Cyberbullying, suicide, reactions, and moving forward

A recent entry on Jamie Tworkowski’s blog for To Write Love On Her Arms addresses the suicide of Alexis Pilkington, the role of Formspring as the forum for where the bullying leading to her suicide occured, and the surprising response of a boycott of the site as the reaction.

Jamie is spot-on in her reasoning why the boycott is a bad idea, and her post is the blogosphere’s equivalent of a Wayne Gretzky shot that blazes right past the goalie:

…I don’t believe that boycotting Formspring is any sort of solution. I don’t believe it will prevent suicide. The same problems exist on Facebook and MySpace and Twitter and countless other websites. And with that, it’s worth considering that hate, as well as pain, have been around much longer than the internet. If that’s true, then perhaps the problem is not the internet at all – perhaps the problem is people.

I believe there’s a bigger picture and better solutions to consider. […] [I]f you want to learn to fight for the lives and health of the people around you – my guess is that it won’t have much to do with the strangers on the internet. My guess is that it will happen in the context of real relationships and honest conversations.

This sentiment is echoed by commenters on the post (relevant portions of comments, with identification):

  1. I agree, boycotting Formspring won’t do much. People need to reach out to their community. (a texas girl)
  2. I don’t think Formspring is the problem, its people. Why can’t we all just get along? (Sydney)
  3. I was surprised that anyone would think boycotting Formspring would solve the problem. It’s clear that the problem was the people who sent hateful messages, not the site itself. (Kenna)
  4. I do agree that formspring should NOT be boycotted. It’s not going to help at all, it’s not going to stop suicide, it’s not going to bring Alexis back. (Brigette)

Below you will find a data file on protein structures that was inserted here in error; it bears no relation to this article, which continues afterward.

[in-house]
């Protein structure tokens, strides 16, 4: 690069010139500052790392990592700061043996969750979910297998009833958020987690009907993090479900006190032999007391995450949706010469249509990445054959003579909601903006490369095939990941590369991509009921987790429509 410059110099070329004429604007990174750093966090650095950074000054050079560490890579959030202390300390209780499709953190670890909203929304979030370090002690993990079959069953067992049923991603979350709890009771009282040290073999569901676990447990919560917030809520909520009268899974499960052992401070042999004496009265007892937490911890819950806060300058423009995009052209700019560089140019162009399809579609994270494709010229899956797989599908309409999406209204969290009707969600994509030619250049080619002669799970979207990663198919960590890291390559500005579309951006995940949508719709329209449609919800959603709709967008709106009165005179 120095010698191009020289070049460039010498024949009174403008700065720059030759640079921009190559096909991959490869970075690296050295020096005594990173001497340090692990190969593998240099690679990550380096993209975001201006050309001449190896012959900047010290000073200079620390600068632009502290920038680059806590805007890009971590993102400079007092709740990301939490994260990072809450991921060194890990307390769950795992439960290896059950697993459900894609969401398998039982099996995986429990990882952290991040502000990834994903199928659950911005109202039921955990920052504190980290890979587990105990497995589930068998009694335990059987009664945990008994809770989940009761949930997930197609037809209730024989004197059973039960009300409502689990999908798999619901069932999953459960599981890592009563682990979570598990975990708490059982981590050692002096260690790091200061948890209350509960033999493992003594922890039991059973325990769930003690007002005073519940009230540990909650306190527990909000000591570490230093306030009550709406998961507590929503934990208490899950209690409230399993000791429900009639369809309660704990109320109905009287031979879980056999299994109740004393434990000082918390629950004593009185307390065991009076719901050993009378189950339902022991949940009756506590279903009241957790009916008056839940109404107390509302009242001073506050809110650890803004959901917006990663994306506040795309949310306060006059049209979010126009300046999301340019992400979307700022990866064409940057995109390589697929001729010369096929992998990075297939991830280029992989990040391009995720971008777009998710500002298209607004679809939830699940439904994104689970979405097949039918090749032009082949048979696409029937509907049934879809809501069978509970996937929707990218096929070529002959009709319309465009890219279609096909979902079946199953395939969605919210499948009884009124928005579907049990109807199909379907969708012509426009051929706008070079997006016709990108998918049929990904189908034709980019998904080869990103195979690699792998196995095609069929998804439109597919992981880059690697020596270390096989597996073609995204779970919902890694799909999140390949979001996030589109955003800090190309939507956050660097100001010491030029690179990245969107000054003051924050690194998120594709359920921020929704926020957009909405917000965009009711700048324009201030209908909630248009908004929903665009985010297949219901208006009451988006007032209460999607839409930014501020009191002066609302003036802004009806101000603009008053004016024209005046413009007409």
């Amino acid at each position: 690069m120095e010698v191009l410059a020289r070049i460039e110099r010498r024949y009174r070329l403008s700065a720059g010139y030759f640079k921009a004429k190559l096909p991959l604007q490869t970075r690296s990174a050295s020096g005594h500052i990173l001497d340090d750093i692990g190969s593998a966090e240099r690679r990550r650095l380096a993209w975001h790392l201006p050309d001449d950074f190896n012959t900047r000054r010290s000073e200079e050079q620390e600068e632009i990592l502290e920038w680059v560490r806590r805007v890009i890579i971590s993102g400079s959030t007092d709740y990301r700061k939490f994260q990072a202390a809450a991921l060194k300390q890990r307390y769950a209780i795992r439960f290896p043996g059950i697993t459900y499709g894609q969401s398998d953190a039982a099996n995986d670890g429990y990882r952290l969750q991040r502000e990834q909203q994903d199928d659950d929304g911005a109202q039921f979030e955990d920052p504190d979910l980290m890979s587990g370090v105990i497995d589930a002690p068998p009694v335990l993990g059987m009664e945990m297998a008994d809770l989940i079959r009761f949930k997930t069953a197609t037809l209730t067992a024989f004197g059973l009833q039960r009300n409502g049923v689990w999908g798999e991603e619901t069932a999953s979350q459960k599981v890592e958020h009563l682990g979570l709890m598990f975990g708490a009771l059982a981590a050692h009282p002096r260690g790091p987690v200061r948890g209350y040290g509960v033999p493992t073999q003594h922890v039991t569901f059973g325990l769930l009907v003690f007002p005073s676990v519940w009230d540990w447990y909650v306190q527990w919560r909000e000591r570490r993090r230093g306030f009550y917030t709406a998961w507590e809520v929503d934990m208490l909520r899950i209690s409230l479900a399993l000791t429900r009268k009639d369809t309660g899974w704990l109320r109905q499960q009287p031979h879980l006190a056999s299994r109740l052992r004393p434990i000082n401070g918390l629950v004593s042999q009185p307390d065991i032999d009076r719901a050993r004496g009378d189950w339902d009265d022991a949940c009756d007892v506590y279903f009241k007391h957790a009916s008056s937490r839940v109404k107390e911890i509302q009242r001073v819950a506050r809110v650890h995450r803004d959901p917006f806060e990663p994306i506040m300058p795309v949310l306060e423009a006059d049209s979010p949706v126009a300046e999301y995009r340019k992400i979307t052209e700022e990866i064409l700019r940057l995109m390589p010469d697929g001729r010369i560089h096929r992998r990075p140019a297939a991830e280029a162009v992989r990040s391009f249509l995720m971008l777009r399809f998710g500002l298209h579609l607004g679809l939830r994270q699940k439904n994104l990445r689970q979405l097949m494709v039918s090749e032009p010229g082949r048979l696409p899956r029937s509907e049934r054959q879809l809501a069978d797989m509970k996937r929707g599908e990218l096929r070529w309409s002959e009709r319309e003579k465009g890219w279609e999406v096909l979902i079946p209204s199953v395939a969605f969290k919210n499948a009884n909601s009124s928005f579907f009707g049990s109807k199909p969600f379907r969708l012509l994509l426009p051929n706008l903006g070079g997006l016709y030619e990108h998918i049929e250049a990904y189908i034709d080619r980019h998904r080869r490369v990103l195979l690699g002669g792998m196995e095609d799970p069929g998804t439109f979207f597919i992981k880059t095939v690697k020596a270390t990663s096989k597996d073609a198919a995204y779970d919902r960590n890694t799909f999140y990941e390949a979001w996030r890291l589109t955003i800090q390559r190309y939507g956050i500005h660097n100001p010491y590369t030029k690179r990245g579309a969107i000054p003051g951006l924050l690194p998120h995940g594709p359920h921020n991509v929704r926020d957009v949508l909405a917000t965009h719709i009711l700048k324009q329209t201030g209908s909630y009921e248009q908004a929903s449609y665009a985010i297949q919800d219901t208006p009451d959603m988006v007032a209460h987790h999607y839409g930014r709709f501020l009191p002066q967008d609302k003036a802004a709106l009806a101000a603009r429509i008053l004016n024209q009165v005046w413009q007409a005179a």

Not surprisingly, I also concur with what Jamie is saying here. Verbal bullying, harassment, and ostracism predate electronic communications media. Blaming Formspring for this is irresponsible and wrong. The responsibility for actions of an online service’s users ultimately lies with the users themselves. There is really only so much an online service can do in cases like this; Formspring includes the ability to block questions from anonymous users, requiring at least that the users register.

No one in Alexis’s position should feel like help is not available to them. We will never know for sure what Alexis was thinking before taking her own life. This is a great chance for teachers and faculty at schools across the country, or even around the world, to remind their students help is available and where they can get it. Nobody–particularly at that young of an age–should feel they are helpless.

Those who drove Alexis to suicide get my strongest contempt, which they deserve. They know who they are and they will have to live with the results of their cold, thoughtless, selfish, hateful, and (perhaps most importantly) deadly conduct for the rest of their lives. That is the real problem we should be attacking here: how can people be this insensitive toward someone? By the time one is of high school age, one is closer to adulthood than kindergarten. Yet bullying, particularly cyberbullying, shows no sign of letting up, and it appears most adults are still catching up on technological literacy when it comes to their children’s interactions over the Internet. But this is only part of the problem. What does it say about us as a society and our school system when so many teenagers in high school are patently devoid of scruples during their final four years prior to adulthood, to the point they would bully another student into suicide?